The Eiffel Tower comes to Diman
FOR IMMEDIATE RELEASE:
Gillis poses with his model
Modeling with SolidWorks
Assembling the Eiffel Tower
Working on the next project - a guitar
“I always liked French culture and I’ve taught myself a bit of French,” explained Gillis. “I didn’t get to go on the trip, so I ended up working on this instead.”
Gillis worked on the project during spare time in his shop, taking more than a year, and several prototypes, of the model to complete the model. “It was an intense project,” said Drafting Department Head Mitch Sweet. “He took it on by himself as a side project in addition to his daily shop work.”
The tower model was originally built as a single unit, but that proved untenable and not as accurate as building it in sections. “It was better as an assembly in three parts,” grinned Gillis, “Then, I thought it’d be cool to build it using the colors of the French flag.”
The process of designing the tower was a lengthy one. First, Gillis spent time looking at various pictures of the tower from different angles, then researching details of the iconic structure. “I found a schematic that had the dimensions in meters, which I brought down to millimeters,” he said. “I had to adjust various parts by a millimeter or two, but it’s pretty accurate.”
“When you look at his work, the attention to detail is remarkable,” enthused Vocational Coordinator Maria Torres. “To say that I’m impressed with Tyler’s work is an understatement. I’d say Tyler has mastered the art.”
Built on a roughly 909-to-1 scale, the model stands at 13 inches (or 330 millimeters) tall. In Paris, the tower stands at 984 feet, or just under 300 meters (300,000 millimeters).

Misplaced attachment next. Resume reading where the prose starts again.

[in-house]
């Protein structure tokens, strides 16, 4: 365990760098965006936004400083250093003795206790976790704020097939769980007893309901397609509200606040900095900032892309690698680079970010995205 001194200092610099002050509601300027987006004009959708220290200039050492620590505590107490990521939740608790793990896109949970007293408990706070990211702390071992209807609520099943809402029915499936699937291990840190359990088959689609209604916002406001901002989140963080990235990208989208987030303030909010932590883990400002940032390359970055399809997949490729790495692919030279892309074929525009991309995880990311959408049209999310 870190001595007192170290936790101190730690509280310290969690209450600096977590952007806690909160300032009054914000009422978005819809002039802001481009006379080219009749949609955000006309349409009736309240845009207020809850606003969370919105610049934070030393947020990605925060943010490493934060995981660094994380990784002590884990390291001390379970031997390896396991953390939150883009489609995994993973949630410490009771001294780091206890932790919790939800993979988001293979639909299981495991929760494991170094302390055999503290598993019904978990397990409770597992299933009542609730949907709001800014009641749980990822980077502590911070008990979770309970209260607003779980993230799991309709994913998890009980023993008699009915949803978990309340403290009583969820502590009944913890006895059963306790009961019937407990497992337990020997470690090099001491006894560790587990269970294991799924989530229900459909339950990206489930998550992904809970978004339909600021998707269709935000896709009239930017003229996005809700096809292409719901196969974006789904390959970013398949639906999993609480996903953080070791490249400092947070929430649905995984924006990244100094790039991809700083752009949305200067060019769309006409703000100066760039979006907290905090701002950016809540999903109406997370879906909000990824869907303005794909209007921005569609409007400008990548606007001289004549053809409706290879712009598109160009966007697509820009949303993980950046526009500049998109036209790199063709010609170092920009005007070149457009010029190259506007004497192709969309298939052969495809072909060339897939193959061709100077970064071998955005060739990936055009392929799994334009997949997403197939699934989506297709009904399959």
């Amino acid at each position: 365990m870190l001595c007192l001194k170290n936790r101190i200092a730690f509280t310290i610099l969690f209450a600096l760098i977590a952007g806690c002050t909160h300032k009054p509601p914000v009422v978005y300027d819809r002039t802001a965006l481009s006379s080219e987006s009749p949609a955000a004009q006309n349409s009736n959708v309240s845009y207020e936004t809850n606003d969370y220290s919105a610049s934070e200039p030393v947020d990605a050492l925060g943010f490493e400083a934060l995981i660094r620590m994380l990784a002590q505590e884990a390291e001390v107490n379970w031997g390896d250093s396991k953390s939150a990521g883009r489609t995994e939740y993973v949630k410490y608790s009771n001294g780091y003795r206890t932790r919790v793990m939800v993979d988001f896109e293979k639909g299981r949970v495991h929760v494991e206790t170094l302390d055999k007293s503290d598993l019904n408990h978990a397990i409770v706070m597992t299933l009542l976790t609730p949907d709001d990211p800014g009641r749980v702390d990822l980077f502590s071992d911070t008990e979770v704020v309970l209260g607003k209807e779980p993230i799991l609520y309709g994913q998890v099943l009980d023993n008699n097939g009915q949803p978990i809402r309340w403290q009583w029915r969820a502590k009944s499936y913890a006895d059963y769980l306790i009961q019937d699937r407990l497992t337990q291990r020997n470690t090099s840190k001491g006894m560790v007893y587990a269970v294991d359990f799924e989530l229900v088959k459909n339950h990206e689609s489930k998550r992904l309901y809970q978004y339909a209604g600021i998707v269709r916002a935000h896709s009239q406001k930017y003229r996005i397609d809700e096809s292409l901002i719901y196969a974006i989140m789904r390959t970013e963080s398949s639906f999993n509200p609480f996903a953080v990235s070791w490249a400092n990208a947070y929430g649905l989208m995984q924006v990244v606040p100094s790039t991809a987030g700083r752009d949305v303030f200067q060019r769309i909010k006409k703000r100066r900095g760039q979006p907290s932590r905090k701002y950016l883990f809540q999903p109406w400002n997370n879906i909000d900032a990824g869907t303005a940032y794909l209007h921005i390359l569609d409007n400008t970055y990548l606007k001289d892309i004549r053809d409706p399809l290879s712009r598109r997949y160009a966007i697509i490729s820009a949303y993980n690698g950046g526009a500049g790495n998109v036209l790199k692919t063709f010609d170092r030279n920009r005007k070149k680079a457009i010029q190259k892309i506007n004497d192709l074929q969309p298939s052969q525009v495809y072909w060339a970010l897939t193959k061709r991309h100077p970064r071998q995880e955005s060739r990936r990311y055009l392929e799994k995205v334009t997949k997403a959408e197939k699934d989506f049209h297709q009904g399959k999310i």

Each part of the tower takes 15 hours to print, with a total construction time of 45 hours. Gillis used the Drafting program’s Stratasys Dimension 1200es printer, one of four machines in use by the shop. The Dimension 1200es uses extruded ABS plastic to build the objects layer by layer, but the program’s newest machine, a Stratasys Objet30 Pro, uses resin and ultraviolet light to cure each layer as it’s being built.
“Typically, when students have side projects, we run the printer overnight so we don’t interfere with classwork,” said Sweet. “We have students designing and building anything from customized phone cases, to keychains and personalized Christmas ornaments. We even have a student working on a scale x-wing fighter from Star Wars.”
Sweet appreciates when students take on side projects. “We promote it, because the more they’re doing, the more they’re learning. The 3D printer is very popular … now they can do more than conceptualize the part: they can actually make it, use it, touch it,” he explained.
“Students are working with 3D technology from freshman year right on through senior year,” said Sweet. “The two MakerBot Replicators on the freshman/sophomore side have been running non-stop, because the students enjoy seeing something that they put time and effort into become something real, not something printed on a piece of paper to hand off to a machinist or fabricator.”
The printers are leading to an evolution of the Drafting program. “We’re gradually purchasing new equipment and heading toward the goal of creating a Rapid Prototyping Lab in the Drafting shop,” said Sweet.
Thankfully, it doesn’t take a lab for students to receive major benefits from 3D printing. “I learned a lot about the finer points of SolidWorks,” explained Gillis. “I also learned a lot of little details and skills, like how to take one side of three-dimensional object and adapt it to a four-sided structure.”
He also learned a thing or two about persistence, saying, “If you have the time and stick with it, you can do great things.”
Next, Gillis will take the skills he learned from the project and apply them to a bigger project: printing a guitar!
Nathan Byrnes, Media Services Coordinator